Released: 2009, Epic Records
Reviewer: Lord of the Wasteland
Patience is a virtue, they say, and for those of us who have had our fingers on the pulse of Lamb of God since 2000’s NEW AMERICAN GOSPEL, the time is here. ASHES OF THE WAKE fell just shy of being that truly great album and SACRAMENT started out on fire but fizzled out too soon with a weak second half. On WRATH, though, Lamb of God has delivered the record they have been striving for and its ever-growing legion of fans has been asking for. A change in producers has generated a record less slick than the previous two but still maintains a blazing hellfire of sound that captures the essence of Lamb of God’s stock in trade: groove-based, thrash-influenced, modern American metal.
“The Passing” opens the record and owes a great deal to the progressive instrumental pieces that Metallica was doing on …AND JUSTICE FOR ALL. Clean guitars, structured around a slower-tempo, epic base is a nice touch and an angle Lamb of God has yet to do. The tranquility ends quickly, though, as the pitbull vocals of Randy Blythe tear through the twin guitar attack on “In Your Words.” Blythe used a cleaner-sounding shriek back in the Burn The Priest-era of the band and he revisits this style here, mixing it with an arsenal of growls and paint-peeling roars. Fans looking for WRATH’s answer to “Redneck” and “Laid To Rest” will find it on “Set To Fail,” a blistering assault of the senses led by drummer Chris Adler. An immediately catchy riff paves the way for a head-bobbing groove that wraps itself around a chorus sure to be shouted out in unison in the live setting. “Contractor” draws on the Adlers’ thrash metal influences by injecting a pit-pleasing tempo sure to fire up the masses while they await the wall of death. “Fake Messiah” is just as vicious, with Blythe screaming to the heavens during the chorus and Chris Adler turning in one of his most controlled performances to date. Mark Morton and Willie Adler take centre stage for “Grace,” a song which slithers between its neo-classical intro and a gut-punching groove throughout. “Choke Sermon” is another six-stringer’s tutorial as the pair tease with harmonics that fuel the band’s patented grooves.
That is not to say Adler and Morton are becoming stagnant, either, as the aforementioned clean and classical guitar parts, as well as the swampy intro/outro to “Reclamation,” prove they are not content to rest on their laurels. Likewise, Blythe continues to evolve and improve as a vocalist with each progressive record. He still possesses the same ferocity as always but his range is becoming clearer and broader without giving in to the overly-saccharine clean vocals of his North American peers. Josh Wilbur has given bassist John Campbell some room in the mix, too, with a beefy bottom end that co-exists with Chris Adler’s drum god performance to solidify one of the sturdiest rhythm sections in metal. Adler’s stellar cymbal work, tasty fills and double bass fury is the icing on an already delicious cake.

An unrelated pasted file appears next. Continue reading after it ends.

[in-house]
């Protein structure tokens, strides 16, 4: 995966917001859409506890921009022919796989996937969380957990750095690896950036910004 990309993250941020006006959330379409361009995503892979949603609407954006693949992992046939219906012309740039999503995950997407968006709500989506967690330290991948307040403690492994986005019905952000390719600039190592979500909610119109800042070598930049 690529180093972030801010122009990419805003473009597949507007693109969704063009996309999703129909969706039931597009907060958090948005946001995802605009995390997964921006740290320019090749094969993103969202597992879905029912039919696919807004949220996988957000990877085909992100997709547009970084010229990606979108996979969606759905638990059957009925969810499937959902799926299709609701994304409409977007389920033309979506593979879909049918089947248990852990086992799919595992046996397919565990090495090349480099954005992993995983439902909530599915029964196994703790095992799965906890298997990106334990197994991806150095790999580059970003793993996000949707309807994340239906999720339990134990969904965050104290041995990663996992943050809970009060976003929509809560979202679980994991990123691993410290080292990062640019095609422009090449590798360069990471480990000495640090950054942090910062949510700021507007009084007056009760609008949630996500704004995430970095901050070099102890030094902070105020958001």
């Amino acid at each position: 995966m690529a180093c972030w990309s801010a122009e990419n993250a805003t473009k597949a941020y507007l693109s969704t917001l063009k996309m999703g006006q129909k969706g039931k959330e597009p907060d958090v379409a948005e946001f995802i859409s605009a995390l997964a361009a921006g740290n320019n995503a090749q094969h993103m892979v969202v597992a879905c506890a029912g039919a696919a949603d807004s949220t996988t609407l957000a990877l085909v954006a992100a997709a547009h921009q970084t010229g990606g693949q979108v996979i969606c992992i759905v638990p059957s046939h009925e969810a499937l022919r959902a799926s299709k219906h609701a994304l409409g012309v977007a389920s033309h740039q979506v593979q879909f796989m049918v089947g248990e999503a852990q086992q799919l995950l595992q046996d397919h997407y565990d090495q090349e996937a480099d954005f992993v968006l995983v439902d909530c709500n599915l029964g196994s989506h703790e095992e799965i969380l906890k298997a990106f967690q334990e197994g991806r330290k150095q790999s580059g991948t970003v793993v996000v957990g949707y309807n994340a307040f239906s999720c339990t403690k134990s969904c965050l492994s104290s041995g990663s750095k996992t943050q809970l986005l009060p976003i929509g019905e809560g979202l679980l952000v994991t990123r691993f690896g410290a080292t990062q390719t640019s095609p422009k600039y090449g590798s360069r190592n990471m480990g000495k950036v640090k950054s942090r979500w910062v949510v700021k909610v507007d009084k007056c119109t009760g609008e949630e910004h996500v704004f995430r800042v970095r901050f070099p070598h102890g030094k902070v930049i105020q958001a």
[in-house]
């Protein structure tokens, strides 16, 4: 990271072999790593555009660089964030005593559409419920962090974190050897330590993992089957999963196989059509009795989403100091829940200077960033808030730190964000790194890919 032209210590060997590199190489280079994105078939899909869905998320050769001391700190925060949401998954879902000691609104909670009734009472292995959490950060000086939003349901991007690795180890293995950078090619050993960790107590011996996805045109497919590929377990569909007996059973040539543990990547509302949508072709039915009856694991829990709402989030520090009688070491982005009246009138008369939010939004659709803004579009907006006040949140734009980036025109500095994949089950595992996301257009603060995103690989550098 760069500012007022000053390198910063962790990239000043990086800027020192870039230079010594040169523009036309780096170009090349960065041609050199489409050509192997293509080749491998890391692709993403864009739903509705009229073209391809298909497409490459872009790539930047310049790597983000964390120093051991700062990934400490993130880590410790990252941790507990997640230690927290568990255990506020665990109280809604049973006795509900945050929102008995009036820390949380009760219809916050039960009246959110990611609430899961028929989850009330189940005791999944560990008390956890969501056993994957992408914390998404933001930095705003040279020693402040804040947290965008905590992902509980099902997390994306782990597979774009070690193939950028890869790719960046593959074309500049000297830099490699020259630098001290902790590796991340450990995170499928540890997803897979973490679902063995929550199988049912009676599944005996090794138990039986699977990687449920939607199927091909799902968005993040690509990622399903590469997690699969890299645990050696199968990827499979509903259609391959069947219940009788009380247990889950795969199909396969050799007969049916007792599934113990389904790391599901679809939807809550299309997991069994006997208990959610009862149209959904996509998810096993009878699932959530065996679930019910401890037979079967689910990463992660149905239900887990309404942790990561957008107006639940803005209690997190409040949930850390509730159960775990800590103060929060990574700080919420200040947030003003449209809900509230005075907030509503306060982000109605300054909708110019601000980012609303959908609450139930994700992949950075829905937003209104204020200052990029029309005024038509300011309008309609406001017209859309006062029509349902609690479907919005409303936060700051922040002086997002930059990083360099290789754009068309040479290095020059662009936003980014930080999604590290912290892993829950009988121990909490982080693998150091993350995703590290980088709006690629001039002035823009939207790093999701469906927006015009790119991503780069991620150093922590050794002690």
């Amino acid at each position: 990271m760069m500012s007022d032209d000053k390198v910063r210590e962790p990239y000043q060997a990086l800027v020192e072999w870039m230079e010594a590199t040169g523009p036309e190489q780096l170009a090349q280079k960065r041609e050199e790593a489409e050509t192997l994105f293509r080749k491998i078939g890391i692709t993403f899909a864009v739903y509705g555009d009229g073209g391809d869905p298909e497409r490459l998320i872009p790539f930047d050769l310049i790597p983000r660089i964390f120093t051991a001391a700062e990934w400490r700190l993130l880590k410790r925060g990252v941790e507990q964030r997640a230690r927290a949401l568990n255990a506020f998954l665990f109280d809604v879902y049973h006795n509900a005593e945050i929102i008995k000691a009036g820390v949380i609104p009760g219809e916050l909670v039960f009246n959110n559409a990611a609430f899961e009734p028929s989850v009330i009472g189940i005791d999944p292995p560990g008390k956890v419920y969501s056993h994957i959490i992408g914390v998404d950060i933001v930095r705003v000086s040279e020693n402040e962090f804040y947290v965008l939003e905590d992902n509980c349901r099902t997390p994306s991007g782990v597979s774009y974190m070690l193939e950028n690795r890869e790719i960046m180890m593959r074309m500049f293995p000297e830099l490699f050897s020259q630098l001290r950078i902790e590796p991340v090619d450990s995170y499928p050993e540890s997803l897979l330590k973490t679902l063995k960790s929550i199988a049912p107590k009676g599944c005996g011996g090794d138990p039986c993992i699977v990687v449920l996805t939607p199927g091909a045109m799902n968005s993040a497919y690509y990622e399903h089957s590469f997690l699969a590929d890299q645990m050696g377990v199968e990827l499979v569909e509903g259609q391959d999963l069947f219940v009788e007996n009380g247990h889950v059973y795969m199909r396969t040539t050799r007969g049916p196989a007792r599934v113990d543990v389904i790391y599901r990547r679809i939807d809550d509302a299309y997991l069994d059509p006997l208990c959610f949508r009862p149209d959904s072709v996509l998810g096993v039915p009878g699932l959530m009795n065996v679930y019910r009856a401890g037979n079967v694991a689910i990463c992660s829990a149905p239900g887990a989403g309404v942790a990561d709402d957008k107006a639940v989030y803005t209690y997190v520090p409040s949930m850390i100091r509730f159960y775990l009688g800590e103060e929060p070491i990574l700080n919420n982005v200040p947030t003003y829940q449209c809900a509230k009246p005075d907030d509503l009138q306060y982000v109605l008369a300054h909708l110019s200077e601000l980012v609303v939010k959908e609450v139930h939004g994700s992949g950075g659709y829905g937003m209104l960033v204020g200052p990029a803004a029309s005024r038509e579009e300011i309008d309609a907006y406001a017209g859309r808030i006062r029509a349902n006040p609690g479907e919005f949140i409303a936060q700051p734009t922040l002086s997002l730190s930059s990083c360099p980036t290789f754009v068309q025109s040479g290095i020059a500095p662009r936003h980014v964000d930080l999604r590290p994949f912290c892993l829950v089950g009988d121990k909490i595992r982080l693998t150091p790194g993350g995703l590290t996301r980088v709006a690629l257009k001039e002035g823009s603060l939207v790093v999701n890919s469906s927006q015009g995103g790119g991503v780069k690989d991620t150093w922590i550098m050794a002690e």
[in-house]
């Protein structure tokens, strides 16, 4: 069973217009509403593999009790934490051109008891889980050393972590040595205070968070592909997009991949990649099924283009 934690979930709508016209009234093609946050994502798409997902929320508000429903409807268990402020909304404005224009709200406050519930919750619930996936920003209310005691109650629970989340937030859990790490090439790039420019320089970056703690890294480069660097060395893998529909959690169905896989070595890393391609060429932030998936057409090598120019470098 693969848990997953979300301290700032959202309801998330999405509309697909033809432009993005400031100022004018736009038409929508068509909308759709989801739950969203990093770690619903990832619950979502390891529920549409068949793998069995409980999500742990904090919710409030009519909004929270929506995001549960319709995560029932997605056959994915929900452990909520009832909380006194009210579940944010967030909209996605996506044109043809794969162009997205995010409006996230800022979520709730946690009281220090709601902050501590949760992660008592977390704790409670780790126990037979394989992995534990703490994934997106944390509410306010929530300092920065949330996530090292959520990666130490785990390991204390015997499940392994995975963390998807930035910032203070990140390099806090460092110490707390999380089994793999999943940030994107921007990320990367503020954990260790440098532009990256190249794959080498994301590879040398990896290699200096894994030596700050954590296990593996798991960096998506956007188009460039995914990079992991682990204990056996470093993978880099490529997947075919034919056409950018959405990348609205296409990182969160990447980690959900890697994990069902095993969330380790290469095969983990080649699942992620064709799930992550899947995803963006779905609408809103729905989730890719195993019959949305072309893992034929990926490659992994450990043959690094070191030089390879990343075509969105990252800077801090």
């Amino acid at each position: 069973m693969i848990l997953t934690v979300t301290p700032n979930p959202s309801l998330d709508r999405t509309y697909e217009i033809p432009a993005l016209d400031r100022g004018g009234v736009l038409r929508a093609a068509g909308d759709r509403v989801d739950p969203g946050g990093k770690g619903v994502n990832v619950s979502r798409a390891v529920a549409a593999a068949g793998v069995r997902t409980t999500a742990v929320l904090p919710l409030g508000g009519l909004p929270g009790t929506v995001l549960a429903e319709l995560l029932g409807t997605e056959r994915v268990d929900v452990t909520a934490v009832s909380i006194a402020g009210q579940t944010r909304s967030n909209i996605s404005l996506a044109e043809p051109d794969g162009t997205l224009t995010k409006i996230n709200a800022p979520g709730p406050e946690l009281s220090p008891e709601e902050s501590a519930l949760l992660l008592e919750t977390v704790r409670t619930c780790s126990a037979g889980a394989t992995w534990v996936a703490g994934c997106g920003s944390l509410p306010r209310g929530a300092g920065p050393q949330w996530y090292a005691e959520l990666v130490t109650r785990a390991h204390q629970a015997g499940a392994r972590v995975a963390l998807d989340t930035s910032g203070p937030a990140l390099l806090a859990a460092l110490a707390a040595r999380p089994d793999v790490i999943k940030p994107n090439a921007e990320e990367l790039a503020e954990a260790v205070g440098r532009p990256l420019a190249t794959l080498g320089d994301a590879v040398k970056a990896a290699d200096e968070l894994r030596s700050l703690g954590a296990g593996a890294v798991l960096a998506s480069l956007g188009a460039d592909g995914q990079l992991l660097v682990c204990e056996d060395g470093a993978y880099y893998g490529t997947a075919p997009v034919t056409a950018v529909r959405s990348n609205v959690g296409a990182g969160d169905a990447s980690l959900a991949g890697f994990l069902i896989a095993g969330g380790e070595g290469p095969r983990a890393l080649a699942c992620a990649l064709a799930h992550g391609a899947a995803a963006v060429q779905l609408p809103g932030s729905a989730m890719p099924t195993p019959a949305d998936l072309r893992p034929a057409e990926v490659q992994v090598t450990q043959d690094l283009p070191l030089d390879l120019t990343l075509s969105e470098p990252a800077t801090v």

WRATH is certainly among the higher-profile metal releases of the year and it goes above and beyond expectations. Many will still claim ASHES OF THE WAKE is this band’s finest hour but given some time to sink in, WRATH might just overtake it. Stripping back the over-production that put a glossy, but soulless sheen on ASHES OF THE WAKE and SACRAMENT, the new record sounds warm, brutally heavy and more organic than its predecessors. Couple that with the fact these eleven songs are among the best arranged, written and played in Lamb of God’s catalogue and the whole thing adds up to the crown jewel that is WRATH.
KILLER KUTS: “In Your Words,” “Set To Fail,” “Contractor,” “Fake Messiah,” “Grace,” “Everything To Nothing,” “Choke Sermon”